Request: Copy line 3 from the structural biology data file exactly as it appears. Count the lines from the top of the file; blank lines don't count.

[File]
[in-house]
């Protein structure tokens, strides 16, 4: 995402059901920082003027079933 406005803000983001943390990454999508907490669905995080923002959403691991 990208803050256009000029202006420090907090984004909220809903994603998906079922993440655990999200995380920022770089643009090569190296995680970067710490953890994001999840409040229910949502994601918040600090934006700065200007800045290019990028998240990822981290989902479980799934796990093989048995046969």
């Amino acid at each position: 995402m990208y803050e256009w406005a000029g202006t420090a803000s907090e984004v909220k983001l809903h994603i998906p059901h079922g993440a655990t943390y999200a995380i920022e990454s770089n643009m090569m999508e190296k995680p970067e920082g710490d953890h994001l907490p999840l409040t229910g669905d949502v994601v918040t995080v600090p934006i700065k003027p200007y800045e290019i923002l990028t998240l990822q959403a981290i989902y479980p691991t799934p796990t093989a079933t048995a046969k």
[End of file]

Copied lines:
């Amino acid at each position: 995402m990208y803050e256009w406005a000029g202006t420090a803000s907090e984004v909220k983001l809903h994603i998906p059901h079922g993440a655990t943390y999200a995380i920022e990454s770089n643009m090569m999508e190296k995680p970067e920082g710490d953890h994001l907490p999840l409040t229910g669905d949502v994601v918040t995080v600090p934006i700065k003027p200007y800045e290019i923002l990028t998240l990822q959403a981290i989902y479980p691991t799934p796990t093989a079933t048995a046969k």